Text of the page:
Singapore is set to open “vaccinated travel lanes” with more countries — but that doesn’t mean the country is taking on significantly higher risks, Transport Minister S. Iswaran told CNBC on Monday.
The city-state announced last week that it will be launching more travel lanes for vaccinated travelers from South Korea, Canada, Denmark, France, Italy, Netherlands, Spain, the U.K. and the U.S. That’s in addition to similar arrangements with Germany and Brunei that started in September.
The initiative allows quarantine-free travel for those who are vaccinated, but travelers will have to take Covid-19 tests to ensure they are not infected with the virus before entering the country.
Singapore will look into similar travel arrangements with Australia, New Zealand, Japan and “many other countries” in the region next, he added.
Reopening international travel
Iswaran, who is also Singapore’s minister-in-charge of trade relations, said the country’s existing initiative with Germany and Brunei picked up only two cases of infected travelers — out of 3,000 people who entered Singapore through the so-called VTLs in the first month.
“So when you combine that with the vaccination requirement as well, actually the vaccinated travel lanes and the cross border flows that we’re facilitating do not increase the risk that we are taking as a country … significantly at all,” he told CNBC’s “Squawk Box Asia.”
Iswaran was responding to some criticism online that the city-state’s plans to reopen international travel seemed at odds with its decision to impose some new restrictions within the country.
Singapore on Saturday said it will tighten some Covid restrictions, aimed at protecting the vulnerable, such as the elderly and unvaccinated. Those who are not vaccinated will no longer be allowed to enter malls, and even those vaccinated will be subject to a limit of two people when entering malls.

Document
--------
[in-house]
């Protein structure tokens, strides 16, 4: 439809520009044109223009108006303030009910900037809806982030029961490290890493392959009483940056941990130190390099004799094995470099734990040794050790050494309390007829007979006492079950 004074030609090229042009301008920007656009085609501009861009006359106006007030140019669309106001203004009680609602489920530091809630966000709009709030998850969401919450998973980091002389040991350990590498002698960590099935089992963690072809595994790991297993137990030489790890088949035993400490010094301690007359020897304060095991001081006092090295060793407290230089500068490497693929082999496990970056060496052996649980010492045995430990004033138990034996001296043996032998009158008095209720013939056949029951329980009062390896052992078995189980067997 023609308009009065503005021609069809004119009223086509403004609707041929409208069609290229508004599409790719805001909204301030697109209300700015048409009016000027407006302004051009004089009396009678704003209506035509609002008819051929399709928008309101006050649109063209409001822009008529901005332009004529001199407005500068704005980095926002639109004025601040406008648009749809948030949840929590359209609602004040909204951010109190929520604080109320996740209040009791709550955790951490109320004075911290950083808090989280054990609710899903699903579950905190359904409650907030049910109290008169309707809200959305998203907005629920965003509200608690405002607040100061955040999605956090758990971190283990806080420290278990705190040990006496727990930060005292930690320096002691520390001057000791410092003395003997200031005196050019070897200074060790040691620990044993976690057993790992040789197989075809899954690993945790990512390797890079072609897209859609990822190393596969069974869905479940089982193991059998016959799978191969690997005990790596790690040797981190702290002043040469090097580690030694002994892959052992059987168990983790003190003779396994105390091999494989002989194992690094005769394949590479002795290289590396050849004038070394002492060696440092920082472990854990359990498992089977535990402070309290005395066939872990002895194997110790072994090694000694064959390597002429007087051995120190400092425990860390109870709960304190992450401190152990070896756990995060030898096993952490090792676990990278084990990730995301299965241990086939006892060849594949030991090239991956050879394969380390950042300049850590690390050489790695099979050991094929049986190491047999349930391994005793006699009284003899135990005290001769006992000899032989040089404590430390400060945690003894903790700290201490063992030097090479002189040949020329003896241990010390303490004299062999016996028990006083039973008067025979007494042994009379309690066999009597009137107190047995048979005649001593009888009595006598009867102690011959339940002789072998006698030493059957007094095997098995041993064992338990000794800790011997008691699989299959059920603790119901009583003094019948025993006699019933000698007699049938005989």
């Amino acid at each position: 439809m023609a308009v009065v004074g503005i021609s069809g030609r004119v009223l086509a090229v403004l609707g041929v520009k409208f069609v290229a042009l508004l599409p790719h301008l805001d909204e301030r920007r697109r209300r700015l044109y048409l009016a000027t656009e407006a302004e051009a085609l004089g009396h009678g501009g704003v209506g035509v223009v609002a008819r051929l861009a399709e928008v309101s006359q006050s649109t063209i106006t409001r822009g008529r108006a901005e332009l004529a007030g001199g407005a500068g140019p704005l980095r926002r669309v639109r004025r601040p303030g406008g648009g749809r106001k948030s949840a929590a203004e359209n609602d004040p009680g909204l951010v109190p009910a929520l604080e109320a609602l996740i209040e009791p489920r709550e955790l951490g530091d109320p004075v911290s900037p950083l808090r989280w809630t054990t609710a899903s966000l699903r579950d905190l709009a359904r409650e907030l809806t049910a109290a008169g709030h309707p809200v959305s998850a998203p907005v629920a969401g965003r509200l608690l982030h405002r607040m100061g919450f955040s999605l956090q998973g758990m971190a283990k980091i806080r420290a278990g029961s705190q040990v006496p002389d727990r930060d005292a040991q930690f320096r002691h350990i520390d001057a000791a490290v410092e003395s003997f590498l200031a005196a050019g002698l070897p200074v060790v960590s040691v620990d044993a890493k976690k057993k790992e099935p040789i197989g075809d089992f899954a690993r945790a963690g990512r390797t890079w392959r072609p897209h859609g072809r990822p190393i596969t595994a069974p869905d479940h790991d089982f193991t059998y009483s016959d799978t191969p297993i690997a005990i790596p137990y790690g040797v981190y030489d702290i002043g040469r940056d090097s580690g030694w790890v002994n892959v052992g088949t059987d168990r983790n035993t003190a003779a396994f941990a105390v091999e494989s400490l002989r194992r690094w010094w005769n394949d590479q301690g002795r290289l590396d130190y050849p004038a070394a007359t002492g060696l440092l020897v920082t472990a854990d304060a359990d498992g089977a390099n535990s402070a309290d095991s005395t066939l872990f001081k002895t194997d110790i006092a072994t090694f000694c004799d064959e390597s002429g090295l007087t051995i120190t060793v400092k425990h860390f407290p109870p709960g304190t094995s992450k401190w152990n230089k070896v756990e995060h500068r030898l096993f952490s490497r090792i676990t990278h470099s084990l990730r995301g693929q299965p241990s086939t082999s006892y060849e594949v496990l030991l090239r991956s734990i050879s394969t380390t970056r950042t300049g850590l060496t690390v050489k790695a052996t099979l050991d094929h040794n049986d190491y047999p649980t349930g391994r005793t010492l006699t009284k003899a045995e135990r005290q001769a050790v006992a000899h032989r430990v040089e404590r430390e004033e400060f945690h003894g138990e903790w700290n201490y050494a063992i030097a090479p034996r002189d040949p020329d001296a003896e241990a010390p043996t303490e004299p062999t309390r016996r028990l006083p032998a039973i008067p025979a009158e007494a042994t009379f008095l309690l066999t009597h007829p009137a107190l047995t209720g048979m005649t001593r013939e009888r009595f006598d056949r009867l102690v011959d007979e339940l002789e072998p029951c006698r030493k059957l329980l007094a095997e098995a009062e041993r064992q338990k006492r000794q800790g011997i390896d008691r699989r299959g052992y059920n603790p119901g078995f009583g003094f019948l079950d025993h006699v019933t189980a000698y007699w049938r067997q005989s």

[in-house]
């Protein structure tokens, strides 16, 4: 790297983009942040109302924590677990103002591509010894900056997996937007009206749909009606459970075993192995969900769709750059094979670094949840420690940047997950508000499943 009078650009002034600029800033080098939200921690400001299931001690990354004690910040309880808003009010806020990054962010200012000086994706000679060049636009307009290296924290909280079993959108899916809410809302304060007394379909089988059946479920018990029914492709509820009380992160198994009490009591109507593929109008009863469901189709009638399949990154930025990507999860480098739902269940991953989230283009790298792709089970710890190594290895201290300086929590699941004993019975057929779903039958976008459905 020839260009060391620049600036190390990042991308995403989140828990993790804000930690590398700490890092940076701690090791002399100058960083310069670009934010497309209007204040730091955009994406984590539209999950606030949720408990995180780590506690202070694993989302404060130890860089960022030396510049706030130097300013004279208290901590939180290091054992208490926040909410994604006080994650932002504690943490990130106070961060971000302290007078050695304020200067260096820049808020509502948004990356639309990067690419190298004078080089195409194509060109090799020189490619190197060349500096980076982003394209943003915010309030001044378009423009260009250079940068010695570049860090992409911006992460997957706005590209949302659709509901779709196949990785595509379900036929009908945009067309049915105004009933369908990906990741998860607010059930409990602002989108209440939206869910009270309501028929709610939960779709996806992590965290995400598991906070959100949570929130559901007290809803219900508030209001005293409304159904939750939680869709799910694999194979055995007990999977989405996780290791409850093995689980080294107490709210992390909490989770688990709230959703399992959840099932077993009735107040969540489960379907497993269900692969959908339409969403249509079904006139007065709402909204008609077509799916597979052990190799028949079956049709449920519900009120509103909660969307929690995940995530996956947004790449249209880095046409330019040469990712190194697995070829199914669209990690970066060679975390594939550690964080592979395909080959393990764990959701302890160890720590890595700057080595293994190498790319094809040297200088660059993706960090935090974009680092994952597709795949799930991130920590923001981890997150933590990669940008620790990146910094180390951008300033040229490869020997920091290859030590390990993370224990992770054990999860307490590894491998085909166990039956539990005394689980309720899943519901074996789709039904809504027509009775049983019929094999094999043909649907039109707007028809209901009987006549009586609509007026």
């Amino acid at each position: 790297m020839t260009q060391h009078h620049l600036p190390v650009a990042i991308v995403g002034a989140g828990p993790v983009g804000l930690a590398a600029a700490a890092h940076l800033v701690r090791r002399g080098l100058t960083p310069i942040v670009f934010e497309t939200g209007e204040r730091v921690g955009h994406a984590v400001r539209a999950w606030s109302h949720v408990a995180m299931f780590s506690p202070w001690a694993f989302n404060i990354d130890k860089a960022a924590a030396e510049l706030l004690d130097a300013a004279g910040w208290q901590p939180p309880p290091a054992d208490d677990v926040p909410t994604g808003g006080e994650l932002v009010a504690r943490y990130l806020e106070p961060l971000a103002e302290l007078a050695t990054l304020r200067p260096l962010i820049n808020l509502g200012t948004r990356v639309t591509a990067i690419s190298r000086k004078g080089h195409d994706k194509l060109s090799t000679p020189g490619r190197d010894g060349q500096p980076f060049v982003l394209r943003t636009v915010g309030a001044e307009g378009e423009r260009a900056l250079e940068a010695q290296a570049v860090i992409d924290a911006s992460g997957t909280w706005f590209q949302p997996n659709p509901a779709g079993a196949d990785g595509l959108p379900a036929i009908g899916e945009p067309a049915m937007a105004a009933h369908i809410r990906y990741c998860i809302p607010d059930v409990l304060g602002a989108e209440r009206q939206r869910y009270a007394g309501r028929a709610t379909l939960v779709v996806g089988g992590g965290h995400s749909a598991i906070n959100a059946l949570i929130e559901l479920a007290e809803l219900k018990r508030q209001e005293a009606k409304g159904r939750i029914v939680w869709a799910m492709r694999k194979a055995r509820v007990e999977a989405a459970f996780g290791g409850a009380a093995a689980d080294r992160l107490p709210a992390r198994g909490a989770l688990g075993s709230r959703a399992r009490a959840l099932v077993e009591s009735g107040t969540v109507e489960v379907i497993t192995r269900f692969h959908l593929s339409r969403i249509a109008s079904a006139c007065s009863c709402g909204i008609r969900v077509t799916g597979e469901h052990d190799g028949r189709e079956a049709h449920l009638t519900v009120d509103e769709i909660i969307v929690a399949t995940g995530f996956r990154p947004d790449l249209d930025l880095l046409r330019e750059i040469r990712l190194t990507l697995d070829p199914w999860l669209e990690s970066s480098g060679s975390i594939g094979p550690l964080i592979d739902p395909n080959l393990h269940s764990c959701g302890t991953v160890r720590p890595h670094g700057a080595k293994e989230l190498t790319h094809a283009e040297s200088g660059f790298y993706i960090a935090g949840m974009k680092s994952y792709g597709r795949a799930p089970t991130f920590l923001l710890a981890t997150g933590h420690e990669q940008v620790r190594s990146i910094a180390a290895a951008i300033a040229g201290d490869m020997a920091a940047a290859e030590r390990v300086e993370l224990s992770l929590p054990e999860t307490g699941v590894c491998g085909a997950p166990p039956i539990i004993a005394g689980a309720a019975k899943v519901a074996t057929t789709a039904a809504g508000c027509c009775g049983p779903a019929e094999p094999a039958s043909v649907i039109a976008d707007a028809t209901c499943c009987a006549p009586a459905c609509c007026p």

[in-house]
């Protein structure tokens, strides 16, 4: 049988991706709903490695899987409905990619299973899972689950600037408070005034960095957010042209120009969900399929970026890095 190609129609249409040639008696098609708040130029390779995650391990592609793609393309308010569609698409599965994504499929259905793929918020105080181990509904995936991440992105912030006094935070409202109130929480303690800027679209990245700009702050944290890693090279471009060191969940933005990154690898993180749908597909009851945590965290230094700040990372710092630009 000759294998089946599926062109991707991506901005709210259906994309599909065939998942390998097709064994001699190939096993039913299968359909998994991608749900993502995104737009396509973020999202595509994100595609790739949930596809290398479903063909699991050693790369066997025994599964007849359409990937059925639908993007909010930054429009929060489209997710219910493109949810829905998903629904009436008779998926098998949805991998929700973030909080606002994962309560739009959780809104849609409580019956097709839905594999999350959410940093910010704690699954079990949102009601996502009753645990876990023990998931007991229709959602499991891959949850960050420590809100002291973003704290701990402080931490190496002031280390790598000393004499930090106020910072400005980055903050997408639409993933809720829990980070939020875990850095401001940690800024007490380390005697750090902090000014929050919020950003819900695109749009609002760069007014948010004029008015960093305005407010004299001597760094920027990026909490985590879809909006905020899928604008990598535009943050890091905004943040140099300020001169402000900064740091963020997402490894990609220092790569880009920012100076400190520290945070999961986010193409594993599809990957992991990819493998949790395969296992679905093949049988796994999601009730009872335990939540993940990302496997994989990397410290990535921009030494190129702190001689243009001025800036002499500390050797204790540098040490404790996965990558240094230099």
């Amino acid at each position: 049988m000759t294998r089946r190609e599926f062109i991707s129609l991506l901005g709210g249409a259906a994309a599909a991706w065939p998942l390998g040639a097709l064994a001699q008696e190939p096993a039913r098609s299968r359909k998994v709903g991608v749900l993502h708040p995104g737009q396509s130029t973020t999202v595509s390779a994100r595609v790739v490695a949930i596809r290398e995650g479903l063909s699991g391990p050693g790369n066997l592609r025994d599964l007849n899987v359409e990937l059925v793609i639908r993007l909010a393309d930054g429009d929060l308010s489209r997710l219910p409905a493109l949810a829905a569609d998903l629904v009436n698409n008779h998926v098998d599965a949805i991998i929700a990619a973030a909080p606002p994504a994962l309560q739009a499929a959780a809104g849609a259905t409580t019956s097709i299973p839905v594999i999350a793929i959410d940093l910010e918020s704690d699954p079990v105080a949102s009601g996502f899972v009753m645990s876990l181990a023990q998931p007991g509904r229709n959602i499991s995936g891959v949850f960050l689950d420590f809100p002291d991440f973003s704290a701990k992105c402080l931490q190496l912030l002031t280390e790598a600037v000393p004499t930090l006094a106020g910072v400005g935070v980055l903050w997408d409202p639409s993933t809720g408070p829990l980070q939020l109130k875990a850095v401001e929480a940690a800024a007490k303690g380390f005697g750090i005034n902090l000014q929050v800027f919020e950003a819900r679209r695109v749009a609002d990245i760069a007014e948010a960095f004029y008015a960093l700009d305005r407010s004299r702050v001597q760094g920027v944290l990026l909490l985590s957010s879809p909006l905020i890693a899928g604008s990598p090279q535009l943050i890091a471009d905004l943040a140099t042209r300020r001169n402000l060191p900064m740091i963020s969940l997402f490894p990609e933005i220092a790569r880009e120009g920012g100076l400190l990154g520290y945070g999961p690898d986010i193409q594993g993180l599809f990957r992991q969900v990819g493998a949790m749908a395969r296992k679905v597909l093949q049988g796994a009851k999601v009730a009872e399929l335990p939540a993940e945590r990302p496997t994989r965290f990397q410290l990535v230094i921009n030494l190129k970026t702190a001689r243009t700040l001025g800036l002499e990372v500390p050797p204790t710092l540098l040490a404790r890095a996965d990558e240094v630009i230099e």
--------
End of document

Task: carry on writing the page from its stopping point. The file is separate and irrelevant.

The minister pointed out that the VTLs demonstrated that only a limited number of infected cases were entering the country, but community infections have risen far more quickly — with a “significant proportion” spread through community activities.
On a “risk assessment basis,” there’s a need to limit some of those activities while allowing economic and general activity to continue “to the extent possible,” while also imposing some “important constraints,” Iswaran said.
As of Oct. 9, 83% of the population has completed two doses of a Covid vaccine.
However, the number of cases started spiking after some restrictions were loosened, and hit daily record highs last week to hover above 3,000.
Last month, Singapore authorities tightened Covid measures again in a bid to blunt community transmissions and prevent hospitals from being overwhelmed. The country has also started encouraging those infected with Covid, who are exhibiting mild symptoms, to self-isolate where possible.
Iswaran said that the launch of the vaccinated travel lanes was part of efforts to reestablish the city-state as an international aviation hub.
Pre-pandemic, Singapore’s Changi Airport was among the busiest in the world and handled 68.3 million passengers in 2019. However, that dropped more than 80% to only 11.8 million passengers in 2020, according to local media.
“What we’re trying to do through our vaccinated travel lanes with countries in North America, in Europe and in Asia is really designed to emphasize that we are finding paths to open up international aviation in a safe way and reclaim and rebuild Singapore’s status as an international aviation hub,” Iswaran said.
News of the expansion of its conditional travel lanes scheme sent aviation-related stocks soaring on Monday morning. Singapore Airlines surged 7.8% while SATS — which provides ground-handling and in-flight catering services — gained 5.04%.
As of Sunday, the total number of infections stands at 126,966, with 162 deaths. However, 98.5% of infected people over the past 28 days had no symptoms or mild symptoms, according to the country’s health ministry.